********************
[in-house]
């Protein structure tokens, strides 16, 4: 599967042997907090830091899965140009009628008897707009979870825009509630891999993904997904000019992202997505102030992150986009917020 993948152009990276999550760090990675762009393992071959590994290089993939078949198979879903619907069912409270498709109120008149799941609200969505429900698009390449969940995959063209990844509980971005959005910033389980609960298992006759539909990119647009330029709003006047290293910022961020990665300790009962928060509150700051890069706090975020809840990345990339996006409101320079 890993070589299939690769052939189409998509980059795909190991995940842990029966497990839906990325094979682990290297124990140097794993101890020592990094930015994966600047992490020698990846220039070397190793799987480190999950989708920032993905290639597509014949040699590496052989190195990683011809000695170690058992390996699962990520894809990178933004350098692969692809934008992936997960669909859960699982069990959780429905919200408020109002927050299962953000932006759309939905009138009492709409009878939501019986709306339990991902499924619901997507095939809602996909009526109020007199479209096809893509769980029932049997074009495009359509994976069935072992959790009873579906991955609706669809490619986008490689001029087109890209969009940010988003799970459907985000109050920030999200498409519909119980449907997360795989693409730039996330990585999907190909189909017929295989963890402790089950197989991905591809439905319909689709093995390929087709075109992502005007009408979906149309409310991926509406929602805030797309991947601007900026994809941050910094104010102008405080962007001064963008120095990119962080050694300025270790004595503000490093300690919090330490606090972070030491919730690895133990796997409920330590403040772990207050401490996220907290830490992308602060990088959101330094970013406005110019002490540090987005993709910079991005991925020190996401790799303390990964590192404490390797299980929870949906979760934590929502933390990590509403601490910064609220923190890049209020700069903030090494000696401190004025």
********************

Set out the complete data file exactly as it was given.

[in-house]
């Protein structure tokens, strides 16, 4: 599967042997907090830091899965140009009628008897707009979870825009509630891999993904997904000019992202997505102030992150986009917020 993948152009990276999550760090990675762009393992071959590994290089993939078949198979879903619907069912409270498709109120008149799941609200969505429900698009390449969940995959063209990844509980971005959005910033389980609960298992006759539909990119647009330029709003006047290293910022961020990665300790009962928060509150700051890069706090975020809840990345990339996006409101320079 890993070589299939690769052939189409998509980059795909190991995940842990029966497990839906990325094979682990290297124990140097794993101890020592990094930015994966600047992490020698990846220039070397190793799987480190999950989708920032993905290639597509014949040699590496052989190195990683011809000695170690058992390996699962990520894809990178933004350098692969692809934008992936997960669909859960699982069990959780429905919200408020109002927050299962953000932006759309939905009138009492709409009878939501019986709306339990991902499924619901997507095939809602996909009526109020007199479209096809893509769980029932049997074009495009359509994976069935072992959790009873579906991955609706669809490619986008490689001029087109890209969009940010988003799970459907985000109050920030999200498409519909119980449907997360795989693409730039996330990585999907190909189909017929295989963890402790089950197989991905591809439905319909689709093995390929087709075109992502005007009408979906149309409310991926509406929602805030797309991947601007900026994809941050910094104010102008405080962007001064963008120095990119962080050694300025270790004595503000490093300690919090330490606090972070030491919730690895133990796997409920330590403040772990207050401490996220907290830490992308602060990088959101330094970013406005110019002490540090987005993709910079991005991925020190996401790799303390990964590192404490390797299980929870949906979760934590929502933390990590509403601490910064609220923190890049209020700069903030090494000696401190004025």